BK: Is anybody being graded for what they are doing with the Miracle Orchestra?

BC: No. Definitely not. It is hard to keep up, actually, while doing it. We take whole weekend and we have to come back and take classes all week. Sometimes it is hard to do it all.

BK: When did you all graduate?

BC: The majority of us graduate in 1999. Then the alto player and the trumpet player don’t graduate til 2000.

BK: Are the plans to keep on going?

BC: Oh definitely. Everybody is totally committed to it. It is what I always wanted to do my whole life and I feel like I am pretty much speaking for everybody in the band when I say that. We are really dedicated. We work really hard at it. We are honest with each other. We talk to each other about what we like and don’t like. We are constantly trying to make the band evolve and never settle. It would be a wonderful thing to do it forever. You can never master it - there is always more to do.

BK: You sound like that you all have jazz as your common influence. Do you think there is one particular player that every members in the band shares as an influence?

BC: The one person that we have managed to narrow it down to is Miles Davis. His music from the 1970s is probably the closest we sound like although we don’t sound like anything like him. He has been a huge influence on a lot of us. The rhythm section and the horn section come from different backgrounds. As a whole, the rhythm section grew up listening to the Grateful Dead and Phish and that whole scene. I still love that. I am not a jazz snob in anyway. I love going to Phish shows. That type music - rock with improvisation. It great. The horn players are from more of a jazz background. Maybe soul music too. We bring it all together. Although there is a lot of Grateful Dead influence, nobody ever point it out.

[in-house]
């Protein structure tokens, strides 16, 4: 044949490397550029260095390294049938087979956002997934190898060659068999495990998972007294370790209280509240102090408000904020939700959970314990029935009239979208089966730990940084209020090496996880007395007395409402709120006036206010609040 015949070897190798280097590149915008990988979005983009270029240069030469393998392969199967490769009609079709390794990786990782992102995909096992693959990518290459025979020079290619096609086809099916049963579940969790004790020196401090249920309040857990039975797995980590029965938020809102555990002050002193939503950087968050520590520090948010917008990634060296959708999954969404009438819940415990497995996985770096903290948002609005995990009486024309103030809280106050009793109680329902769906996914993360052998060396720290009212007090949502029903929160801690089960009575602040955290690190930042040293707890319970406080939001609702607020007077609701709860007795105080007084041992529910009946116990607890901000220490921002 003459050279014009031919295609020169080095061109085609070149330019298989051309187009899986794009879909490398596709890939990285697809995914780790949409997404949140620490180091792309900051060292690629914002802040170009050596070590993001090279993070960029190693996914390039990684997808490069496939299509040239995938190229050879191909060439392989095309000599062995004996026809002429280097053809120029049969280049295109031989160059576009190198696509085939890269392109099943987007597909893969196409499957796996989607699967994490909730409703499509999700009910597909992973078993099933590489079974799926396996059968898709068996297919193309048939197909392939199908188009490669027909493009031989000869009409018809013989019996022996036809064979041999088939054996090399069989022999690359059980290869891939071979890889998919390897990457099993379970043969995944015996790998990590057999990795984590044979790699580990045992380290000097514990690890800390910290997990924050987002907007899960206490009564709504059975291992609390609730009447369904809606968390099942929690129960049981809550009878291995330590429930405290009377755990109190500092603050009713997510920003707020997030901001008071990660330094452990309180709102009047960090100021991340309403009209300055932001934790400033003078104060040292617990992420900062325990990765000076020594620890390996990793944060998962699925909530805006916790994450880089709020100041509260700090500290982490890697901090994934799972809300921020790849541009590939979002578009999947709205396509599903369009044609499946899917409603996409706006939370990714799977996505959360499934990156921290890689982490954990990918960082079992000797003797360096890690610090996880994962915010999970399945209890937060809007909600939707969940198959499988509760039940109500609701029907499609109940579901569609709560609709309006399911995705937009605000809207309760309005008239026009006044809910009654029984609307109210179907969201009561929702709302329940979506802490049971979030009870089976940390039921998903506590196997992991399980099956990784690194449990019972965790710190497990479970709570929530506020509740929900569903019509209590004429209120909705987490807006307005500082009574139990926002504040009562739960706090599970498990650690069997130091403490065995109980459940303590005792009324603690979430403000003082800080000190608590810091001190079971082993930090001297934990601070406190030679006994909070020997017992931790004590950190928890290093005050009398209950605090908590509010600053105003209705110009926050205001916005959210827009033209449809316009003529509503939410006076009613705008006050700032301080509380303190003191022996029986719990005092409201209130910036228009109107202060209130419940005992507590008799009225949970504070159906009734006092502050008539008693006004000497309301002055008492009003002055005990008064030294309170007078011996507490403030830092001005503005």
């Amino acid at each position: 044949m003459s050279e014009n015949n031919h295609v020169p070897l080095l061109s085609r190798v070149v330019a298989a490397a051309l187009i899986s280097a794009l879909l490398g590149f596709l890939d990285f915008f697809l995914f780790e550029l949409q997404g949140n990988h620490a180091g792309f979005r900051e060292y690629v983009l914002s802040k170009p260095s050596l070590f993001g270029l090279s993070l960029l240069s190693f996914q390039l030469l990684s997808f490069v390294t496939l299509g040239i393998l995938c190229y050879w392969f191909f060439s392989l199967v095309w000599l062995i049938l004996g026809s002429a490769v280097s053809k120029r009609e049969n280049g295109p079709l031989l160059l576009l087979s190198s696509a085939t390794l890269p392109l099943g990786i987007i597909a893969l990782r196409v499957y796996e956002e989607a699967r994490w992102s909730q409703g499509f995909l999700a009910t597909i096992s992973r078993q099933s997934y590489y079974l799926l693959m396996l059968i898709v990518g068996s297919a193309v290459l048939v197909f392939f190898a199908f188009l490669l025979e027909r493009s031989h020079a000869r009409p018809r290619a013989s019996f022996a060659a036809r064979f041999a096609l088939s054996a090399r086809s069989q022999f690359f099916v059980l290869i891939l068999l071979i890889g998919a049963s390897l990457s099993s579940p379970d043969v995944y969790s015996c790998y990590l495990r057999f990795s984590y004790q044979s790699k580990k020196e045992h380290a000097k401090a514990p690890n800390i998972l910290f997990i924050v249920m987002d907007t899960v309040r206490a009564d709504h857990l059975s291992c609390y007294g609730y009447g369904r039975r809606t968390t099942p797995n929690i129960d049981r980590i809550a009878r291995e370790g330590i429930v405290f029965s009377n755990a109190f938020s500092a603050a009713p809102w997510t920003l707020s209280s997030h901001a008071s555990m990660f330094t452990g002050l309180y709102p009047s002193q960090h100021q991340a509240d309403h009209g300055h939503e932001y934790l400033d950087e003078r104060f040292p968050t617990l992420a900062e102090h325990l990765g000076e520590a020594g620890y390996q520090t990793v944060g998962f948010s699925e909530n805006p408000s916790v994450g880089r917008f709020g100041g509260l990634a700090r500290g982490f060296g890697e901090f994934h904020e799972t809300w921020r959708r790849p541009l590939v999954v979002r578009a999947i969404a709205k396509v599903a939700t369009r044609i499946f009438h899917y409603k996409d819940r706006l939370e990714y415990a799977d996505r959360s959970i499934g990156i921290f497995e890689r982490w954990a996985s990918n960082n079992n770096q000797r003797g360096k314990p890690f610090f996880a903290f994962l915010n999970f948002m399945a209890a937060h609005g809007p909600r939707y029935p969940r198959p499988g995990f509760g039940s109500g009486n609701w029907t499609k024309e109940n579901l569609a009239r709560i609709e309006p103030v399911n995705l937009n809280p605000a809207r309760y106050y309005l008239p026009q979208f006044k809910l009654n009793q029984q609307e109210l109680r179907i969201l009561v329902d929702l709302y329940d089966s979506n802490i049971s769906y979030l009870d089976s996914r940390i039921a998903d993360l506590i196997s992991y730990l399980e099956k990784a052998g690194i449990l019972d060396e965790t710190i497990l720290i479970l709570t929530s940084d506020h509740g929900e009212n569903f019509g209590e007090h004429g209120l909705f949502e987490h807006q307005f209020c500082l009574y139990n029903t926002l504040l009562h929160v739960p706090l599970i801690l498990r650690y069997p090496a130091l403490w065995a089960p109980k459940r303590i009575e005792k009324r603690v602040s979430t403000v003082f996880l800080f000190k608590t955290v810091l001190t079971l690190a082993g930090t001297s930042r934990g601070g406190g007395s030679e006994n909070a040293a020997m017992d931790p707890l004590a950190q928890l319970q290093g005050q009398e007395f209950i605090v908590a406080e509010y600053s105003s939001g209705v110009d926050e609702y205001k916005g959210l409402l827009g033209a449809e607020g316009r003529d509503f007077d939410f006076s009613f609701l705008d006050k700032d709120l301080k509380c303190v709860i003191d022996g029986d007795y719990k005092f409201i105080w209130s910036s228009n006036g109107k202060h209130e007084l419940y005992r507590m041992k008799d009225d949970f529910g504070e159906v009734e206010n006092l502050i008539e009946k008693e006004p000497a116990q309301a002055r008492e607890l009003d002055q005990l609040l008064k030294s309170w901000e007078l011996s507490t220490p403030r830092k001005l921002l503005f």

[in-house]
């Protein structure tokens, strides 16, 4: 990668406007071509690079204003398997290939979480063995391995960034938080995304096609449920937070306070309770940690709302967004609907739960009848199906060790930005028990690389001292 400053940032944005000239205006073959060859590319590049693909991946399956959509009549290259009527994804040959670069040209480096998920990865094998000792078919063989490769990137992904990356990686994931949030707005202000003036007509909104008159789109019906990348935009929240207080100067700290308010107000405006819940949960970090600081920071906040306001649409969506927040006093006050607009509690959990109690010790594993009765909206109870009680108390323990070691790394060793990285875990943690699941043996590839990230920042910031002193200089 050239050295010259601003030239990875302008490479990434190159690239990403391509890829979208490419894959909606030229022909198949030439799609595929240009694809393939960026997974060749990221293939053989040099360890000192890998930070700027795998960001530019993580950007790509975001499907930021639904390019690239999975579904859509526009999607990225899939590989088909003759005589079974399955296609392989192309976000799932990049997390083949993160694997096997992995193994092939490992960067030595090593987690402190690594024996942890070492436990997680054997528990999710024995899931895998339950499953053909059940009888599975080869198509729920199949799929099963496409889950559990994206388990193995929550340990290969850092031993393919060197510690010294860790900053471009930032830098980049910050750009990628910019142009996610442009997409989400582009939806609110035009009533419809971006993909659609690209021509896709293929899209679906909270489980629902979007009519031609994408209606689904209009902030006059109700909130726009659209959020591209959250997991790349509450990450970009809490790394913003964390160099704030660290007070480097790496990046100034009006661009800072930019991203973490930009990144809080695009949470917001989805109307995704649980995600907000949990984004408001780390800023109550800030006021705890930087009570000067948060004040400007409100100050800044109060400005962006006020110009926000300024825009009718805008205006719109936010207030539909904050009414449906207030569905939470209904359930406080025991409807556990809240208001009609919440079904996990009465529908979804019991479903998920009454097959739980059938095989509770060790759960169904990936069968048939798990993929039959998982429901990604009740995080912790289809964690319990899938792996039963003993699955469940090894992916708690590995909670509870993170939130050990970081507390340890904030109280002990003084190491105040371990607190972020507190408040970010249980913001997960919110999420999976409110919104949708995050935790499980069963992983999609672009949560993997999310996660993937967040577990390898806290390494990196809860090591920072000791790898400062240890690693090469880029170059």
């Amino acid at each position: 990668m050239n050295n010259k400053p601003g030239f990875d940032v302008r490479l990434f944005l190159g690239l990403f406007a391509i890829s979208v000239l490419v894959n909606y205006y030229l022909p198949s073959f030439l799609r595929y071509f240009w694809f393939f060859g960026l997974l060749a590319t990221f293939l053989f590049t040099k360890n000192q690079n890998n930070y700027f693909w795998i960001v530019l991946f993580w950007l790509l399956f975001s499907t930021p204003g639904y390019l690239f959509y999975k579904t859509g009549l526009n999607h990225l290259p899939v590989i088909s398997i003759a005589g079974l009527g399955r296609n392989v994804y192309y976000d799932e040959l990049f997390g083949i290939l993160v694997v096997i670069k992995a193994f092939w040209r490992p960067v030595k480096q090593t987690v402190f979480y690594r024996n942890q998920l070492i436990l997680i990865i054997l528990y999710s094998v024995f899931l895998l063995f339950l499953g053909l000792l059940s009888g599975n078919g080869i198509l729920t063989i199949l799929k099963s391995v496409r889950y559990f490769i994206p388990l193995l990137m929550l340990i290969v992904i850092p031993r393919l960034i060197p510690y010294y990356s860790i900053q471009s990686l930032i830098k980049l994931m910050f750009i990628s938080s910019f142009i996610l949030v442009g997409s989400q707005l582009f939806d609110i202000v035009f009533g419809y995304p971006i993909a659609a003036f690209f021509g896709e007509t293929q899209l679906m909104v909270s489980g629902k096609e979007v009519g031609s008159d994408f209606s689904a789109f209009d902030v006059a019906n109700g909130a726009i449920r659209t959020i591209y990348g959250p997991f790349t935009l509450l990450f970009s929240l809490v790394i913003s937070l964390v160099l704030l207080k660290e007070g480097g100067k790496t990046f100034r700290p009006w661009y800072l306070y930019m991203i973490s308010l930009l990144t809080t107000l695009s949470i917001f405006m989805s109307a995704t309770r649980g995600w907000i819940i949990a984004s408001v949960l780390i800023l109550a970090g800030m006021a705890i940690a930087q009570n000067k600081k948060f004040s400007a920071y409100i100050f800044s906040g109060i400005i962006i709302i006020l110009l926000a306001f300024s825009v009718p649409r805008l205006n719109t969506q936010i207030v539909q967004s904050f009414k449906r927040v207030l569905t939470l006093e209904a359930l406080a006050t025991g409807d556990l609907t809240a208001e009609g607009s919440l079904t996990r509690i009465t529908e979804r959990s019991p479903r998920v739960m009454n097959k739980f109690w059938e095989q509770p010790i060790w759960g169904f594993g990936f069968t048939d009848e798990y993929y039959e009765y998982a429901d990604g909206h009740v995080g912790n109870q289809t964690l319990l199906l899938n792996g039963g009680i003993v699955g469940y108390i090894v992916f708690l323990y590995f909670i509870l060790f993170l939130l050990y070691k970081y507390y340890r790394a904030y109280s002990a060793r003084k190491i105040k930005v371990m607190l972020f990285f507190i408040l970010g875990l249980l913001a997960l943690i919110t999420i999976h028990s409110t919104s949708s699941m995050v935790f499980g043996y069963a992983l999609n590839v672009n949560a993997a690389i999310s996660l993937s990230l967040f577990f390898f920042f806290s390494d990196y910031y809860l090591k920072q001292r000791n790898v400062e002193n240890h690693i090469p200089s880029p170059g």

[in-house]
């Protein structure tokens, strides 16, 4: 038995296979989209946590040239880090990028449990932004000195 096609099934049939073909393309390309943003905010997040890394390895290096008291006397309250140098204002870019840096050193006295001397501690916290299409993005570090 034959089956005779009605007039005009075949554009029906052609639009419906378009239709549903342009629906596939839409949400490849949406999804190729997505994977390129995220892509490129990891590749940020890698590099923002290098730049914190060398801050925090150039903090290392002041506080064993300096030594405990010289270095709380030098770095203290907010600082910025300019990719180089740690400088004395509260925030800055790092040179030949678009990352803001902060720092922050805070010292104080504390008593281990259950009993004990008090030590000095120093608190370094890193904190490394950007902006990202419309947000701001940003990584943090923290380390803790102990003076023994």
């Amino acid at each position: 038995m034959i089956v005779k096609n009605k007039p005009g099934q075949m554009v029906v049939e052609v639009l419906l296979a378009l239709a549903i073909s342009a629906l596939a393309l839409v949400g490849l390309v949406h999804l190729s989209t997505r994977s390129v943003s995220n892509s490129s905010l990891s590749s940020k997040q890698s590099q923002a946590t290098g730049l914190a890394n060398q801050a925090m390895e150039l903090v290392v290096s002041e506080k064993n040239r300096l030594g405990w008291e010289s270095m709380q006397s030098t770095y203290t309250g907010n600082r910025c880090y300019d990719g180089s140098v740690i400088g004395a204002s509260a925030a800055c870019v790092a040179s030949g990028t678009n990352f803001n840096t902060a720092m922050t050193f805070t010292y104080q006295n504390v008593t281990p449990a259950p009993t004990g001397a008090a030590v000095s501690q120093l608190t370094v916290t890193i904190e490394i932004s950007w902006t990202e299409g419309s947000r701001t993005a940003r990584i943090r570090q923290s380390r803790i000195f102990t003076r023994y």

BK: Do you think that the jazz-rock-fusion is experiencing a reawakening?

BC: Maybe we are on a tip of a wave. I hope. You see it in Charlie Hunter and Medeski, Martin &Wood. It not that big yet. It is kind of just starting. I am definitely see it here in Boston. Miracle Orchestra is doing really well. It is an incredible thing. We worked really on hard on publicity but when we first started, we didn’t have a vision of being able to do this. We are just playing music, improvising and having a good time with it. It has turned into such a good thing. To get the support we get around here is so wonderful.

BK: I guess that same popularity is reflected by you getting voted Best of Boston by Boston Magazine..............

BC: That was so huge. Thank you Boston Magazine! Totally unsuspected. Somebody called me and told me and I thought he was kidding. Until I went out and saw the magazine, I thought it was total joke.

BK: What kind of venues were you playing leading up to that?

BC: We have been chippin away and chippin away for the last couple of years. Until the beginning of the summer, we were playing smaller clubs. We kind of got going at this bar called the Chopping Block out at Mission Hill. We used to play there once or twice a month and people started to see us out there. This Summer, things started exploding for us. Out of the blue, there were tons more people coming to see us play.

BK: If you were going to hold a benefit concert with two other bands. What would be the benefit and who would be other two bands?

BC: We have done a few benefits. We decided that the next one we do would to put the money towards music education in schools. I was reading an article recently about area schools and how their music departments were cut in half. Everybody in this band feels like that one of their most positive influences when they were young was being in school bands that gave us a chance. The school where the bassist and percussionist Garret and Brian (brothers) come from West Hartford, Connecticut (Hall High School). They had the most amazing jazz program. So we talked about that as a benefit. As soon as we are out of debt. As for the bands? Do they have to be realistic?

BK: Somewhat realistic

BC: We really enjoy playing with the Slip because we play with them when we doing something called the Miracle Slip. It is all of us together at one time. It is similar to the instrumentation that is on Bitches Brew. We actually do a couple of tunes off of Bitches Brew - we do Sanctuary and Pharaohs Dance. The third band? I like this band that I have been hearing around here lately called Jay Hayes and the Fungi. The do some cool stuff.